6 tea bags 5 bread clips old rusty buckle garlic bag (thoroughly washed) cheese bag (thoroughly washed old button (complete with thread) paint
Method Soak the teabags in pva and stick them as they fit to the cover of the notebook. I was not fussy about how flat they sat, messy means texture. Once dry add the netting from the two bags, I used dimensional glue to help stick these down...add a few random staples for effect. Stick down the bread clips and lettering Attach the buckle to the lace, and stick these down. Add a flower, button and a few diamante glitter stickers. Finally hit the cover with random ‘blobs’ of paint by blowing air down a recycled straw.
20 The Den. Issue 19, March 2011.
Pencil Case Materials
Old Bread Knife (or other sharp cutting implement) Long Thick Cardboard Box (a hair straightener box works) watered down paint PVA gkue tea bags old patterns oldlace bubble wrap old cardboard tube brad split pin cord stickers
Method Cut the top off a small straightener box leave a hinge of card at the back Cover the box in paint ‘watered down’ with pva, stuck down tea bags, old patterns, old lace, and a fabric leaf. Once dry add blobs of paint with bubble wrap and an old cardboard tube. Add a ‘brad’ split pinto the front of the ‘lid’ and at the very bottom of the back of the box. (These are used as another anchor point to attach the cord to close the box) Stick the bubble wrap used for painting on the lid of the box. Add a few more ‘brads’, stickers and the flower soaked in glue.
y g g ha
The Den. Issue 19, March 2011 21.
Orange Blood (SES)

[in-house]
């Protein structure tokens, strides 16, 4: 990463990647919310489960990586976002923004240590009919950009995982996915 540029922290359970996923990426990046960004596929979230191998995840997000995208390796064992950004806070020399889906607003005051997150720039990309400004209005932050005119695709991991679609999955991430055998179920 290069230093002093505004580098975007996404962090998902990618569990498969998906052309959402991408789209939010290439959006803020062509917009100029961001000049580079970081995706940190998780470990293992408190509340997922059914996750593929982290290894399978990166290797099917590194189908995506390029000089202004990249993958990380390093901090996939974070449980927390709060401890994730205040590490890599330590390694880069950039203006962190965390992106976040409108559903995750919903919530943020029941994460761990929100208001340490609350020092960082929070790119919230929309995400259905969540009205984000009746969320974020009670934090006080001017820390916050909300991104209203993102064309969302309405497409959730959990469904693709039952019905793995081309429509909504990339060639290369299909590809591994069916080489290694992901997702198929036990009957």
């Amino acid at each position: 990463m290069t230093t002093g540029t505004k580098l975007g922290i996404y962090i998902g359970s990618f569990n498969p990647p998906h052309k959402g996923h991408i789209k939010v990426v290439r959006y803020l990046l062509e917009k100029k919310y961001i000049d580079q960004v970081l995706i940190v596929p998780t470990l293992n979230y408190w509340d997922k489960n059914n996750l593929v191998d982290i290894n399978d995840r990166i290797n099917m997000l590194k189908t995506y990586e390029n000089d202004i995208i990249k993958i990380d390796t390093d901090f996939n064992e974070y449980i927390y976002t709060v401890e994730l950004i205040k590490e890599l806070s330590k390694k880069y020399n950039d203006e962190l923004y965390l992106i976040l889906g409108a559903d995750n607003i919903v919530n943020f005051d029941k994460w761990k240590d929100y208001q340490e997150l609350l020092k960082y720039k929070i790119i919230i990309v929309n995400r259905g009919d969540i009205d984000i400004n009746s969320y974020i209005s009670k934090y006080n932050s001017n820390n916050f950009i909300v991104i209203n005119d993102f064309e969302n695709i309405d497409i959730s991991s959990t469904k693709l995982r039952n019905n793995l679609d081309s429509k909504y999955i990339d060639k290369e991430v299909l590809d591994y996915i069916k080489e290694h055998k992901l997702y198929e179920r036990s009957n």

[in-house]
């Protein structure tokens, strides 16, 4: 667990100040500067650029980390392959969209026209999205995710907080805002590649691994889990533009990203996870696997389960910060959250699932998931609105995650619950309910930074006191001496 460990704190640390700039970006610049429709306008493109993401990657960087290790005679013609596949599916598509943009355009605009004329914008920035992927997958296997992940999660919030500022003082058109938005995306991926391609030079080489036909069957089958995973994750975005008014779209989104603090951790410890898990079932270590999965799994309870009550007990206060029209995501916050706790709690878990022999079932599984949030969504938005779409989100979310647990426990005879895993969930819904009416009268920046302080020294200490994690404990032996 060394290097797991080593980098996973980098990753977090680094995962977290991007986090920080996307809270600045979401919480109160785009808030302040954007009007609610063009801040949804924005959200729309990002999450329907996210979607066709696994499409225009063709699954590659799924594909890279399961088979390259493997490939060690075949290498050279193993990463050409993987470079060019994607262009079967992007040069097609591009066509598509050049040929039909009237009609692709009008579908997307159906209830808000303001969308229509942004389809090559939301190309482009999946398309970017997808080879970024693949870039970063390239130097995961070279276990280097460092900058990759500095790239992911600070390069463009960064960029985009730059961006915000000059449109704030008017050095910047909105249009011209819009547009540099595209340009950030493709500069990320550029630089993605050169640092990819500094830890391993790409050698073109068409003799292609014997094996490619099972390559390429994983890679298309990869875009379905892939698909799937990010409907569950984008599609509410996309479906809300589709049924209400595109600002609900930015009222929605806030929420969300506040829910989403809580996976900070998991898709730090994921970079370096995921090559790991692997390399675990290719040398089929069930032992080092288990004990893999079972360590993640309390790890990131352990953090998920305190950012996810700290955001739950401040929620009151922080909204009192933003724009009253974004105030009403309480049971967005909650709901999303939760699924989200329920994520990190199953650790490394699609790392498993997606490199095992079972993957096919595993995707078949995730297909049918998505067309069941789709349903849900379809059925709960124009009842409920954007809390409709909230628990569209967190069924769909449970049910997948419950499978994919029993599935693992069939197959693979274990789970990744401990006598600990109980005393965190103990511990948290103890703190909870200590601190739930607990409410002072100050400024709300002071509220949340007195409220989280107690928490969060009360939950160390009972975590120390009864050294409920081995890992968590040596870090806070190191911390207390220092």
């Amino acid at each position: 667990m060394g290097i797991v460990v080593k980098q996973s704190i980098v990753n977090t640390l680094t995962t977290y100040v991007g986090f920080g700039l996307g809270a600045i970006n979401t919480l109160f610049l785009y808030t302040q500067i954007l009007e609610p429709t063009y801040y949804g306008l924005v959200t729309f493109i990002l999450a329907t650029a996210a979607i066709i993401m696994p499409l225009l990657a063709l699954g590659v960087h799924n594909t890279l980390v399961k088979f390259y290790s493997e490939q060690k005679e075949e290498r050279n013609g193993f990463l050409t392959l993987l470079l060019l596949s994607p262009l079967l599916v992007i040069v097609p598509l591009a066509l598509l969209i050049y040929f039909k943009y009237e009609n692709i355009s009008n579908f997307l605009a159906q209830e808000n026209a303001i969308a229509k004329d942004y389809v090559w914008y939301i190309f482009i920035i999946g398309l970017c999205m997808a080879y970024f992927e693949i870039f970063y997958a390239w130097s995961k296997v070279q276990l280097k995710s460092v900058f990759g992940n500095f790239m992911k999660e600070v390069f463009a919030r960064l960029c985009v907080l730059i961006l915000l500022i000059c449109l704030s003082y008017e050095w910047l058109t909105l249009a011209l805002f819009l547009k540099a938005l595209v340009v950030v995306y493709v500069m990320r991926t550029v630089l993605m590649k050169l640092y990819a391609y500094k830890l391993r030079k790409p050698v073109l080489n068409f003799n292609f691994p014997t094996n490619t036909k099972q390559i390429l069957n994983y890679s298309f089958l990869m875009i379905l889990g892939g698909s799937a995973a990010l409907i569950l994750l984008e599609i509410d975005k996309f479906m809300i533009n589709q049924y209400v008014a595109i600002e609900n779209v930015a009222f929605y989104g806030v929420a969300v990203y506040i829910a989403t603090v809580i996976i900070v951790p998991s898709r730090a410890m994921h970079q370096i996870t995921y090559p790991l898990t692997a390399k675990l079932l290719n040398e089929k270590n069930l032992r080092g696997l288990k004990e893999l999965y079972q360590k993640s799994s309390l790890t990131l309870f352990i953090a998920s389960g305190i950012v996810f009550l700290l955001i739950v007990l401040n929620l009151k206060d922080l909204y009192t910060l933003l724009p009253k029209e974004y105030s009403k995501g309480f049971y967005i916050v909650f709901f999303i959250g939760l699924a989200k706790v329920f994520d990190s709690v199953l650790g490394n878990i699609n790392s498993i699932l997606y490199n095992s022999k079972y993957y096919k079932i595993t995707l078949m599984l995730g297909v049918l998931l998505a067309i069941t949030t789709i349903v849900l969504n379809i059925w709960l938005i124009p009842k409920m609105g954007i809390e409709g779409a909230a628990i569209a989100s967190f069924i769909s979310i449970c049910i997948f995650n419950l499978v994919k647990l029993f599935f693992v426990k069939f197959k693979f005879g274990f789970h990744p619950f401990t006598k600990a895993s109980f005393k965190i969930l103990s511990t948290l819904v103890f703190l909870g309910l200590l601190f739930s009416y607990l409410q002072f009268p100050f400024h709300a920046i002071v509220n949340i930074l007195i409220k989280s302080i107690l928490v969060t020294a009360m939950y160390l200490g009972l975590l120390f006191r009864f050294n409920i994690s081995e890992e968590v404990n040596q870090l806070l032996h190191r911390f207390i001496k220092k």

to those trying desperately to sandbag homes and move their possessions to higher ground. We provided advice on what they could or should do to protect themselves and their loved ones. As the waters started subsiding, multiple agencies provided assistance, including the State Emergency Service, Surf Life Saving I joined just after The Gap Storms which devastated Queensland and many other volunteer agencies. the suburbs of The Gap and Ashgrove with 70,000 homes losing power, and streets with downed After the trees and powerlines, some homes were destroyed Floods beyond recognition. For days after the event, December 2010 I spent a Until December 2010 there had been no other lot of time major events in Brisbane. Rains and storms started in orange, a weather domino effect which resulted in the providing flooding of the Brisbane/Ipswich area.The river assistance reached a peak on the 13th of January of 4.46 to the metres.The majority of suburbs lining the banks community of the Brisbane River were inundated with flood in the clean waters. Suburbs were blocked off from any sort of up, as well access, infrastructure was damaged or destroyed, off-duty time and whole communities were left with a muddy, in civvies smelly mess to clean up. helping the “Mud Army”, On the which was evening of a collective the peak I term for was out with the public who grabbed what equipment they the SES.Most could and went out into the streets and banded SES teams together to help fellow community members. were doing twelve hour Although muddy, dirty and smelly, there was a shifts in the great sense of pride and spirit knowing that the days before help I provided, both in civvies and in orange, was and after for the greater good of the community and that the peak. those people affected had someone to turn to in We were in their time of need. hire vehicles providing Queensland had been hit hard by the floods, assistance which had affected not only Brisbane, but irstly, who am I? My name is Nathan Horswill, and I am currently studying a Bachelor of Emergency Management here at Charles Sturt University via Distance Education. I am a volunteer in the State Emergency Service in Brisbane, QLD, and have been for just over two years.